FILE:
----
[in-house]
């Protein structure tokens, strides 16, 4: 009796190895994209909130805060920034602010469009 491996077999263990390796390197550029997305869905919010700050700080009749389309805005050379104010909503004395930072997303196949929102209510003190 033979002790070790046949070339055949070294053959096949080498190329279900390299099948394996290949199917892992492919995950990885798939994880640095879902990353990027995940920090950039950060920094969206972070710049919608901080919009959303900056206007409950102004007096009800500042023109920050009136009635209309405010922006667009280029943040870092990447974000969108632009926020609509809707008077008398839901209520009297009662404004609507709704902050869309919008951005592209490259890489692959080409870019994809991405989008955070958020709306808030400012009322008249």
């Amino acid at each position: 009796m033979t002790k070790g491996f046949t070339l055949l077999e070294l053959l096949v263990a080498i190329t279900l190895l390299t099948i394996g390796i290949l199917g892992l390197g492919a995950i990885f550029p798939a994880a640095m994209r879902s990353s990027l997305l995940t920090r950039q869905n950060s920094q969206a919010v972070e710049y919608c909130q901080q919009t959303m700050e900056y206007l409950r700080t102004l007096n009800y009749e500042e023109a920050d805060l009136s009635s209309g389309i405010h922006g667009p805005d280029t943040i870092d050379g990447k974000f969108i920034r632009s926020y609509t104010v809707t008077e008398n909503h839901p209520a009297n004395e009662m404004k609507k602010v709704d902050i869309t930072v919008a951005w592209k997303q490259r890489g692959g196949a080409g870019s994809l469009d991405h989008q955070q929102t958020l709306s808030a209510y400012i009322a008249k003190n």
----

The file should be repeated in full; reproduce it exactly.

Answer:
[in-house]
């Protein structure tokens, strides 16, 4: 009796190895994209909130805060920034602010469009 491996077999263990390796390197550029997305869905919010700050700080009749389309805005050379104010909503004395930072997303196949929102209510003190 033979002790070790046949070339055949070294053959096949080498190329279900390299099948394996290949199917892992492919995950990885798939994880640095879902990353990027995940920090950039950060920094969206972070710049919608901080919009959303900056206007409950102004007096009800500042023109920050009136009635209309405010922006667009280029943040870092990447974000969108632009926020609509809707008077008398839901209520009297009662404004609507709704902050869309919008951005592209490259890489692959080409870019994809991405989008955070958020709306808030400012009322008249």
């Amino acid at each position: 009796m033979t002790k070790g491996f046949t070339l055949l077999e070294l053959l096949v263990a080498i190329t279900l190895l390299t099948i394996g390796i290949l199917g892992l390197g492919a995950i990885f550029p798939a994880a640095m994209r879902s990353s990027l997305l995940t920090r950039q869905n950060s920094q969206a919010v972070e710049y919608c909130q901080q919009t959303m700050e900056y206007l409950r700080t102004l007096n009800y009749e500042e023109a920050d805060l009136s009635s209309g389309i405010h922006g667009p805005d280029t943040i870092d050379g990447k974000f969108i920034r632009s926020y609509t104010v809707t008077e008398n909503h839901p209520a009297n004395e009662m404004k609507k602010v709704d902050i869309t930072v919008a951005w592209k997303q490259r890489g692959g196949a080409g870019s994809l469009d991405h989008q955070q929102t958020l709306s808030a209510y400012i009322a008249k003190n």